Most obvious in this respect is the March-April 2011 controversy over Kuwait's participation in the Peninsula Shield Force. When they offered in lieu of ground troops to mediate talks between Bahrain’s government and opposition—a proposal designed to avoid riling the country’s own sizable Shi‘a population—Kuwait's rulers were quickly chastised by other GCC members and by their own Sunni politicians, who accused them of showing more concern for Shi‘a terrorists than for their (Sunni) brothers in Bahrain. When Kuwait next attempted to send a medical delegation to help treat Bahrain’s wounded, it was refused entry at the causeway, a further public embarrassment that precipitated the fall of the entire government some days later. Finally, shamed and bullied into participation, Kuwait dispatched a naval detachment to Bahrain. The apparent lesson: the GCC will stand together—like it or not.

Yet, how united was the GCC on the Bahrain issue? During the summer, as Saudi Arabia was busy verbally sparring with Iran over the latter's conspiracy to overthrow the Gulf regimes, Qatar's emir played host to Muqtada al-Sadr. Bahraini pro-government forums erupted with rebukes for the country's erstwhile rival:
"A slap in the face to the [Muslim] brothers in Qatar. How can they bring in some slob like this rafidi and talk with him about Bahrain??? This is strange and mysterious from Qatar??? And it begs the question what is the policy of Qatar?????
"Honestly, Qatar's policy is with Iran and Iraq."
A more serious spat was occasioned by the candid Al-Jazeera English documentary "Bahrain: Shouting in the Dark," due to the severity of which Bahrain was forced to deny reports of having severed its diplomatic relations with Qatar altogether. (The episode also had the benefit of prompting the following graphic from the Bahrain Mirror.)

Finally, in a May 2011 Times of Oman story that has since been removed from the web (but still exists via Google cache; oops!), the Omani Foreign Minister famously "denied Tehran’s interference in Bahrain’s internal affairs." And this coming once again near the height of Saudi-Iran rhetoric.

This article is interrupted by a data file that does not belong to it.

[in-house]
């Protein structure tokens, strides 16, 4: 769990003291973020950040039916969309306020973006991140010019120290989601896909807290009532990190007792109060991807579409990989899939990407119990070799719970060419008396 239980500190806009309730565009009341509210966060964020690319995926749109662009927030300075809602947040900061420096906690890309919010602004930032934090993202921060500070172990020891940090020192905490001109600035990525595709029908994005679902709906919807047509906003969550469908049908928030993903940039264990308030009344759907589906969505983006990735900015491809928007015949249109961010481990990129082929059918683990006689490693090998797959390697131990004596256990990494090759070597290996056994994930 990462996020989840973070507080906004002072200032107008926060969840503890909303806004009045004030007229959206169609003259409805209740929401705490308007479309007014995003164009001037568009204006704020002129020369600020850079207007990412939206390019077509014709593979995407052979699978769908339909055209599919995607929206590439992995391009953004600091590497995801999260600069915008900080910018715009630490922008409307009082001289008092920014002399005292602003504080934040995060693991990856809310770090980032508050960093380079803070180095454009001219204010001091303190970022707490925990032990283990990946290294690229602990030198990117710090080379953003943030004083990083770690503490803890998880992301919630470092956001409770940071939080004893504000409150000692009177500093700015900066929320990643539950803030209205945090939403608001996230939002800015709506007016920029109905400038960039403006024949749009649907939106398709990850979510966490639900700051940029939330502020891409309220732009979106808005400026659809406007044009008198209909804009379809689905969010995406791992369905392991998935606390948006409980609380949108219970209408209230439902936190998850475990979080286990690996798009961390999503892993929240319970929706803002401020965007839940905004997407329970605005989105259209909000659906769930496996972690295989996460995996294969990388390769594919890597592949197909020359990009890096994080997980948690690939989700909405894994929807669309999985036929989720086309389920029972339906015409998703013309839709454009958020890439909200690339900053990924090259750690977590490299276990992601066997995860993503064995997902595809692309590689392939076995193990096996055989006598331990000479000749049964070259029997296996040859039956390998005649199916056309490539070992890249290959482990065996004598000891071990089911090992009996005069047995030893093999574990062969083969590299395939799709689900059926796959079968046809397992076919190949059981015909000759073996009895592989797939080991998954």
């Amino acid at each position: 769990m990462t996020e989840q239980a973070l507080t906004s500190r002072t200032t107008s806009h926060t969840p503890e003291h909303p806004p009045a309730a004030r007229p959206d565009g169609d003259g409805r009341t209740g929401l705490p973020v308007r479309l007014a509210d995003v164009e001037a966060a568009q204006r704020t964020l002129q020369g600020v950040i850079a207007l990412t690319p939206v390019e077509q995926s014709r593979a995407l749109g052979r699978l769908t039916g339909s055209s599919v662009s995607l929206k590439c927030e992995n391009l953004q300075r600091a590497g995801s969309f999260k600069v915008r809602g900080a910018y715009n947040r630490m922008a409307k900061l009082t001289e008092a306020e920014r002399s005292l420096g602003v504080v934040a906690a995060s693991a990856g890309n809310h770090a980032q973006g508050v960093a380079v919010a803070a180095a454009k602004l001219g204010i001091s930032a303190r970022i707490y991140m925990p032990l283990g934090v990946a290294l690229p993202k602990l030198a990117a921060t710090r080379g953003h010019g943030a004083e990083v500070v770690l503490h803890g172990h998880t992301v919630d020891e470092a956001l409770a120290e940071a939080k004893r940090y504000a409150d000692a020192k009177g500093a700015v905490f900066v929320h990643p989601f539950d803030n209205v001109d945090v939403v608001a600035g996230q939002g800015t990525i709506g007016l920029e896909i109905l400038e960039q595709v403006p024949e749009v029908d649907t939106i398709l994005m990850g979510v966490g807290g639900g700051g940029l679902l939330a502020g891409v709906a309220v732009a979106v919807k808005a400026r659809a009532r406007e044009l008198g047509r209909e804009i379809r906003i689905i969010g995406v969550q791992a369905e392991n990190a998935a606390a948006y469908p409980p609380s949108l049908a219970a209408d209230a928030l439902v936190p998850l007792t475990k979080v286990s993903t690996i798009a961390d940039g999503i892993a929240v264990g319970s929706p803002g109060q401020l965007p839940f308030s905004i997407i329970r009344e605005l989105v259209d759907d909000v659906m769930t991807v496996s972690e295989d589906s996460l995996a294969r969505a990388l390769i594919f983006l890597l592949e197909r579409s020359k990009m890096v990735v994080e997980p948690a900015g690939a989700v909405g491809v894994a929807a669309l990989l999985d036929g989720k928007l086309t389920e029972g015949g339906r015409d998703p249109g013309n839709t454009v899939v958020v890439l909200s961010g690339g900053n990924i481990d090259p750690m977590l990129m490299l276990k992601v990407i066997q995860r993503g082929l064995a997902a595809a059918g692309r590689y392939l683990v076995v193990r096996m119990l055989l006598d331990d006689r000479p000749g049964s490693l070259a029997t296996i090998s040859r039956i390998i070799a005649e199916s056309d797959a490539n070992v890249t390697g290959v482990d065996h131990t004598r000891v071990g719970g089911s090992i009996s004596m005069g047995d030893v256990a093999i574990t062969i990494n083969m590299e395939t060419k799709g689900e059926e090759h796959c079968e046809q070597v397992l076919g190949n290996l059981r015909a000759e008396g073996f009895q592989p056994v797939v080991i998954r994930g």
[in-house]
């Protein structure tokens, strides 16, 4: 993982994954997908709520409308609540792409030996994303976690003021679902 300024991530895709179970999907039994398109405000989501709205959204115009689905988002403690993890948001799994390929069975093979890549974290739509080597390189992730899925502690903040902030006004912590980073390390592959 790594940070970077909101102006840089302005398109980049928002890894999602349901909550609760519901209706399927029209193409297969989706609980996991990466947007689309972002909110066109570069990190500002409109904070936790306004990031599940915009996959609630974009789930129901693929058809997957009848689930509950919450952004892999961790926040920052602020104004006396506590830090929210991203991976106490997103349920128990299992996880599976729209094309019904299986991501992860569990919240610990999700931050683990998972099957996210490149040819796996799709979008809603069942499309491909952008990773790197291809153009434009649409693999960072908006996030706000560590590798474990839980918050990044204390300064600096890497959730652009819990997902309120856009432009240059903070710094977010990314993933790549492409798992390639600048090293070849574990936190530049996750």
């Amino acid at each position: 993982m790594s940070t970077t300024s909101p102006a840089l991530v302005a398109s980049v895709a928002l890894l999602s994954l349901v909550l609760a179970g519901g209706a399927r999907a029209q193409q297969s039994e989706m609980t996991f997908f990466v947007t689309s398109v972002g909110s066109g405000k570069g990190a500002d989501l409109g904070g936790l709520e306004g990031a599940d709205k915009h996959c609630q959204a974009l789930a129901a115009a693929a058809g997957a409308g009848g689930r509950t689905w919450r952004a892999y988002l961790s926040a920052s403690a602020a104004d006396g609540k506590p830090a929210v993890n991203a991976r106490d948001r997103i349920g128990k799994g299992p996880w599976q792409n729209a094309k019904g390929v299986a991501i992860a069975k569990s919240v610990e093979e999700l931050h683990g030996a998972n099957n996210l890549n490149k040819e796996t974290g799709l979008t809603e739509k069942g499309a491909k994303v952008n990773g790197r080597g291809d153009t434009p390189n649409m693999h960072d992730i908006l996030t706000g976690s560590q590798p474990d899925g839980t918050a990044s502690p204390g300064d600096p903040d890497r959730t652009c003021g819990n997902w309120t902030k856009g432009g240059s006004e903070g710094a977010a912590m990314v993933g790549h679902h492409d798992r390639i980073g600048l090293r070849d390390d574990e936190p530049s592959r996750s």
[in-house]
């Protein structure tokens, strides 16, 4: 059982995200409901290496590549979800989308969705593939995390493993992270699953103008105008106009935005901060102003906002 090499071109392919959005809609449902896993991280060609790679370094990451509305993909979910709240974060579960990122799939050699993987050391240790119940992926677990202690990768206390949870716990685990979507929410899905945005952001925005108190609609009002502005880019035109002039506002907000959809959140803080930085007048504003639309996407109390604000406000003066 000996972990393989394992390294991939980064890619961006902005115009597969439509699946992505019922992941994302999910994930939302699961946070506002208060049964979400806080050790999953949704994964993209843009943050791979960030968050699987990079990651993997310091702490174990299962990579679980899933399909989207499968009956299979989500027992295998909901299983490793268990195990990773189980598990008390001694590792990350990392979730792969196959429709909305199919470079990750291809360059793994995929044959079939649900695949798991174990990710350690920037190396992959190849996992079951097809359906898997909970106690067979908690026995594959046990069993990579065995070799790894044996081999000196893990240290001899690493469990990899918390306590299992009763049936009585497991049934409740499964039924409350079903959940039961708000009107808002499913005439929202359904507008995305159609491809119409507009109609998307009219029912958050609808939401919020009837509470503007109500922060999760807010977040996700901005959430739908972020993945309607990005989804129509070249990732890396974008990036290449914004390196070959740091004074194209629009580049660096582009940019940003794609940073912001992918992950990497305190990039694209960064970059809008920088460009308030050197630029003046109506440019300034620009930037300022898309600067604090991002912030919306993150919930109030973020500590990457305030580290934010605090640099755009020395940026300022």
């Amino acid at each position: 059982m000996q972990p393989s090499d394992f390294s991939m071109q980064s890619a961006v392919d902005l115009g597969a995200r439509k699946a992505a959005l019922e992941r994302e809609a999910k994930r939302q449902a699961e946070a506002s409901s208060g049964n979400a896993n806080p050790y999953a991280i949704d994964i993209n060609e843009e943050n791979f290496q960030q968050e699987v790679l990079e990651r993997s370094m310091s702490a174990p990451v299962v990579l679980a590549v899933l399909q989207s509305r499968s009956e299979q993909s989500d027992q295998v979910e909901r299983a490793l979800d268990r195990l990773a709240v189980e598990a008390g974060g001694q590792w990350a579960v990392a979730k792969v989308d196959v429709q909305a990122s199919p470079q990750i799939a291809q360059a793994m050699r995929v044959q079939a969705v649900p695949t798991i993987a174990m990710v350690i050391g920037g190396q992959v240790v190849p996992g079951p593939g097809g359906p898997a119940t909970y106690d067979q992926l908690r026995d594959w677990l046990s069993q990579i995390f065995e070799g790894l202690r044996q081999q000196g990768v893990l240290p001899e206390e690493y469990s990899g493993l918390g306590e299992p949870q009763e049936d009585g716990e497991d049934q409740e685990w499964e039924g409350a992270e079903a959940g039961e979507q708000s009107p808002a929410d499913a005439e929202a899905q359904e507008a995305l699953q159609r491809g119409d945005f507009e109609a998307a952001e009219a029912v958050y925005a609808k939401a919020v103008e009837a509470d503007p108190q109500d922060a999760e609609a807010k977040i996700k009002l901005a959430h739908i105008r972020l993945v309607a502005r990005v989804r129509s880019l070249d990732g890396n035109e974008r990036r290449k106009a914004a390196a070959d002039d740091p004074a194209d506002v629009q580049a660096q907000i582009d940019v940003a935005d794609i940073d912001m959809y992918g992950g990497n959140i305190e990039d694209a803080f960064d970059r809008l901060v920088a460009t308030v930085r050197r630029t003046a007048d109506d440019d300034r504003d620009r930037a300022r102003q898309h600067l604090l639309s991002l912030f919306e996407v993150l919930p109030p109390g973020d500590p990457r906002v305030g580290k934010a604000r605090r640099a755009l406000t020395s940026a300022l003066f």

In short, despite obvious similarities in economic, social, and political organization that make the six nations of the GCC natural partners in cooperation, still they are distinguished by unique societal circumstances that at times manifest themselves as divergent interests and inter-state rivalries. For all their grandiose talk of moving toward political "union," it is clear that the GCC states still cannot agree even upon what exactly is implied in the word “cooperation.”

#5. That Bahrain's conflict will not be solved in the short term

Above all, the disparate developments of the previous twelve months have made it clear that Bahrain's underlying conflict cannot and will not be solved in the short term. Unless protesters somehow manage to revive large-scale protests on the scale of March 2011, which I don't think possible; or unless the United States announces it is moving its Fifth Fleet and sparks a mass exodus of foreign capital from Bahrain, which is perhaps even less likely (and, even then, the Saudis I'm sure would be happy to pick up the slack)--short of these two things, the government enjoys such a strong bargaining position at present that the terms the opposition would be forced to accept today are so far from their stated demands that such an agreement would be utterly unacceptable to large swaths of the Bahraini opposition, to say nothing of Bahraini Sunnis who are likely to reject on principle any political compromise.

Consider again al-Zayani's column above, which makes the same point (if obviously in a partisan manner):